The Bonding Dram is one of the leading web retailers in Belgium. To celebrate its 3rd anniversary, there’s a bottling of Laphroaig 1996 in the Malts of Scotland Clubs range.
Laphroaig 13 yo 1996 (57,3%, Malts of Scotland 2010 for The Bonding Dram, cask #7313, 255 btl.)
Nose: classic young Laphroaig. Peaty with notes of bandages. Tar. A few coastal hints (iodine) and overtones of lemon grass. Sweet apples. Water makes it even better, with more fruit and lemon marmalade. Balanced and round, with everything you’d expect from a young Laphroaig in the right amount. Mouth: rich and ashy but again balanced by sweeter notes and a creamy texture. Tar again. Some salty liquorice in the aftertaste. Water doesn’t change it much, but brings out a nice toffee sweetness in the end. Finish: long, smoky and slightly salty.
A particularly solid Laphroaig with a great balance, congratulations to Jeroen. Available here, priced € 59 and you get a free 5cl mini.
Crombé is a wine and whisky supplier in Kortrijk, Belgium. Their whisky responsible (Bert Coorevits) and his Malt Maniac friend (Bert Bruyneel) selected this cask of Indian Amrut, filled in 2004 and bottled last year, a few days short of its fifth birthday.
Amrut 4 yo 2004 (52%, OB 2009 for Crombé,
bourbon cask #2930, 221 btl.)
Nose: full of apple pie and cinnamon. Warm apple pie with vanilla ice cream. Lovely really. On a second level: spicy honey, pears, yellow flowers. Heather as well. Less candied than you would expect from Amrut. This is more like gingerbread than plain vanilla cake, if you know what I mean. It already shows the complexity of a much older Speysider (yes, at nearly 5 years old). Mouth: starts on Amrut’s trademark mix of vanilla and fruits (apricot and pear, melon maybe). It’s quite oily and slightly waxy. Again some ginger, cinnamon and white pepper, but the superiority over other Amruts is a little less evident here. Still very good. Finish: clean, sweet and spicy with added hints of liquorice.
Outstanding at this age, and the best Amrut I’ve had so far (although I’m eager to try the new Amrut Double Cask). I still don’t get why it didn’t win against the Compass Box Spice Tree in the Battle of the Stunners.
Glencraig was a single malt distilled at Glenburgie distillery, in separate Lomond stills (kind of a mixture between coffee stills and pot stills). A distillery in the distillery. The stills have been removed in 1981.
Glencraig 35 yo 1974 (42,4%, Duncan Taylor RotR 2009, cask #2922)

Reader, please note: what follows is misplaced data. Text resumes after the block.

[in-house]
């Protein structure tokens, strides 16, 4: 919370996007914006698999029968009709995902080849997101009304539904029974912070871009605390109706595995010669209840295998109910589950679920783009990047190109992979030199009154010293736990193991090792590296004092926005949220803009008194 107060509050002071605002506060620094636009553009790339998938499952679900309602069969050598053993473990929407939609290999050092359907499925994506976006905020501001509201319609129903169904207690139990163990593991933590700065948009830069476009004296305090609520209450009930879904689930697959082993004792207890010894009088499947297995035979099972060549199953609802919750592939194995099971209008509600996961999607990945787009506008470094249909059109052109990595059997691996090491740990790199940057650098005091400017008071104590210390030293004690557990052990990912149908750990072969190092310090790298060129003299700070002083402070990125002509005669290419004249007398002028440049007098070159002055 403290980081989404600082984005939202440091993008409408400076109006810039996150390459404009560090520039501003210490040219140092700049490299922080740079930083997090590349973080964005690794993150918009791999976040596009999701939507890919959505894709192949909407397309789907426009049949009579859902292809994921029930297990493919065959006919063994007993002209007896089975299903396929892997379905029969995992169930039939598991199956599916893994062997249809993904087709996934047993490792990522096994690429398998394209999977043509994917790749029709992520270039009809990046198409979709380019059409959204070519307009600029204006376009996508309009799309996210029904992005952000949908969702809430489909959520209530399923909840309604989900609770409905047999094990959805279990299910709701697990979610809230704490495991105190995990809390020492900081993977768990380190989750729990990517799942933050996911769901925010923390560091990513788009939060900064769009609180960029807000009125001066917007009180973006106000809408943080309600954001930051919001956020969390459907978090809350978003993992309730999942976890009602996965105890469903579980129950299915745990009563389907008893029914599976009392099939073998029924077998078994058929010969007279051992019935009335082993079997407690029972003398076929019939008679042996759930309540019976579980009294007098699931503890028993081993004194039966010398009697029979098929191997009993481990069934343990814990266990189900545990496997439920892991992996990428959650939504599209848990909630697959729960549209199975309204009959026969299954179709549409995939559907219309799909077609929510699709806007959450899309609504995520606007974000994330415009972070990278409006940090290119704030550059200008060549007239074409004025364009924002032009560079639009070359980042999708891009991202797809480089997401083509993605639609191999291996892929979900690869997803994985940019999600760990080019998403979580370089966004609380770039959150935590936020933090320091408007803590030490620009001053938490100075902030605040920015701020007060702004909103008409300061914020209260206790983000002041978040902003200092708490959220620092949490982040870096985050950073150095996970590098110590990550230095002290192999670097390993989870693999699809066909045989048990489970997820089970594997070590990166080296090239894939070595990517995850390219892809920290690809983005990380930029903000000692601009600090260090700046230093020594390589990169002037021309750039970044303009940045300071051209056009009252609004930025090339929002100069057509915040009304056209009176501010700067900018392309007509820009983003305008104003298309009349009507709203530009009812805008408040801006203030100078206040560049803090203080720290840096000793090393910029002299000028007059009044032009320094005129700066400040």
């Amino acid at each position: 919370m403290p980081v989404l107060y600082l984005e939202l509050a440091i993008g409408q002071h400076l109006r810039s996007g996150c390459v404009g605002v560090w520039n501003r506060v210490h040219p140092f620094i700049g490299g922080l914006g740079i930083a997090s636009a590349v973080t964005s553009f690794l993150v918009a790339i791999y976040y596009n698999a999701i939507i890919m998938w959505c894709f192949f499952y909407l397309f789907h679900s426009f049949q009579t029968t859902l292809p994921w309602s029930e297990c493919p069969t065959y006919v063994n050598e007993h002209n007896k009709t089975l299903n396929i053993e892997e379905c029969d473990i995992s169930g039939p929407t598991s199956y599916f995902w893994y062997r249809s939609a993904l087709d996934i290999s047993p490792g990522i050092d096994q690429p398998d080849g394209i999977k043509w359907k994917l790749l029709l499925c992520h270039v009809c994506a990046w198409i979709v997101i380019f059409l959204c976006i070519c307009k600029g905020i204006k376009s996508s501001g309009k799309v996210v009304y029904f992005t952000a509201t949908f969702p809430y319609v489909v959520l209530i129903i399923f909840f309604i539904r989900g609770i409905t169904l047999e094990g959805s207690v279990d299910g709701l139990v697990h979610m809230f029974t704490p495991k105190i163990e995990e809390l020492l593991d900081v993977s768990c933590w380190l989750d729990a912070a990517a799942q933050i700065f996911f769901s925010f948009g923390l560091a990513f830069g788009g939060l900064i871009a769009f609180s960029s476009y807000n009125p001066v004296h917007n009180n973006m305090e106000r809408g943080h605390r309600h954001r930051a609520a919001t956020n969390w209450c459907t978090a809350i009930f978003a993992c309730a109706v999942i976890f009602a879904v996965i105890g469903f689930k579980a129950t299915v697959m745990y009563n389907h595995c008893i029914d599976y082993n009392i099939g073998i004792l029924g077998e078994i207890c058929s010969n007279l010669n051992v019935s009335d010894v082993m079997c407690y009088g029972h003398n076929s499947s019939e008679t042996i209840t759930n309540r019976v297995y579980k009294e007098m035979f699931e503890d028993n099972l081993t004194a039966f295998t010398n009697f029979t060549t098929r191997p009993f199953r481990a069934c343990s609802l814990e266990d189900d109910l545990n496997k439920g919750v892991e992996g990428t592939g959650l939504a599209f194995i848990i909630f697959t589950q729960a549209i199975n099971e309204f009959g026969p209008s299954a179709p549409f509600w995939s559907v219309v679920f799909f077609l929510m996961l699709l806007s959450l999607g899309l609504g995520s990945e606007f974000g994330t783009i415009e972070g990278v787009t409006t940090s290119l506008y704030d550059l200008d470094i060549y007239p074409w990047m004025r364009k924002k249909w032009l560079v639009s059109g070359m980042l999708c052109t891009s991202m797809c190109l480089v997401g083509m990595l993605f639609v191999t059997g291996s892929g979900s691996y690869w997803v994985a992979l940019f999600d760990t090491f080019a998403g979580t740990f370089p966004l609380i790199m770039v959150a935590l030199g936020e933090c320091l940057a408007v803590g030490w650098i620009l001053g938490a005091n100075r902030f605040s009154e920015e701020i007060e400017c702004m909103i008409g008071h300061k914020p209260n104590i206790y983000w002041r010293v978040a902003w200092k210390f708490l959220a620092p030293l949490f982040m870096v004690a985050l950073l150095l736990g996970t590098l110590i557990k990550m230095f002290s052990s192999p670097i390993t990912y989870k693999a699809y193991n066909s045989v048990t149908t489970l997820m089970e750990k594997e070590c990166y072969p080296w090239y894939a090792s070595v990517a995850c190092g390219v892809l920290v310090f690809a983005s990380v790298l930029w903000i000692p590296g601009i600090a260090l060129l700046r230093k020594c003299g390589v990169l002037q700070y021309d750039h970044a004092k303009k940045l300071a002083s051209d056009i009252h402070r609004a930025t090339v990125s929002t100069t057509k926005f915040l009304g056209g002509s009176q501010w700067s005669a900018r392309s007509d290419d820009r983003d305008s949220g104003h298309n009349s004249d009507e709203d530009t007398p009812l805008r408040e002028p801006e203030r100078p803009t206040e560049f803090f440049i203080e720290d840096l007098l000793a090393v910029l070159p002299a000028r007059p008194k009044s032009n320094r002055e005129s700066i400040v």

Nose: waxy and fruity. A combination that I like. Some oak polish. There’s also a faint hint of glue. Apples and orange flowers. Butter and oil. Some cedar wood. A few flinty notes as well. It seems younger than it actually is but it’s really nice and smooth. Mouth: very candied. Pear drops, pineapple candy. Yellow apples. Lemon juice with a lot of sugar. Some coconut. Sweet and attractive but not very complex. Many apples again. Some cinnamon and varnished oak. Finish: more or less the same. Medium length. Hints of sweet liquorice.
A whisky lemonade with a few notes that are more commonly found in old grain whisky. Interesting, pleasant and highly drinkable but lacking complexity for its age. Around € 150.
This year’s offering for Feis Ile was a Lagavulin 1994.
I’m wondering whether Lagavulin used a Pedro Ximénez or another type of sherry cask for the maturation. They only mention ‘European oak ex-sherry cask’ so I think it’s not a seasoned cask, but no information about the actual type of sherry.
Lagavulin 1994 (52,7%, OB for Feis Ile 2010, sherry cask #3210, 528 btl.)
Nose: almost the same as the ‘Distillery only’ bottling. Sweet and peaty. Maybe a few more coastal notes (boat rope, seaweed). The fruit is present, but it’s more complex and more on dried fruits and less focused on apple juice, I would say. A bit more toffee as well. White chocolate. At first I wasn’t too sure, but after a while I preferred this one. Differences are small though, and I think the NAS could be a bit younger as well. Mouth: very creamy again. Dark chocolate. More espresso notes than in the NAS. Roasted nuts. Slightly bitter / zesty as well. A very broad spectrum of flavours. Finish: long, with chocolate and toasted bread.
On the nose, the Feis Ile bottling has a slight advance over the NAS version, but on the palate I prefer the roundness of the NAS version (which is closer to a regular DE). The Feis Ile bottling is certainly more complex though. Original price: € 90.
This Lagavulin is exclusively available at the distillery for the moment. It’s a cask strength bottling without an age statement. It was extra matured in sherry seasoned American oak casks (i.e. casks that were simply treated with sherry for a short time – the sherry didn’t actually mature in them).
Some of the casks that were used, had been intented for bottling as a Distillers Edition, but they were found to be too good to be blended in such a large batch.
Lagavulin NAS ‘only available at the distillery’ (52,5%, OB 2010, 6000 btl.)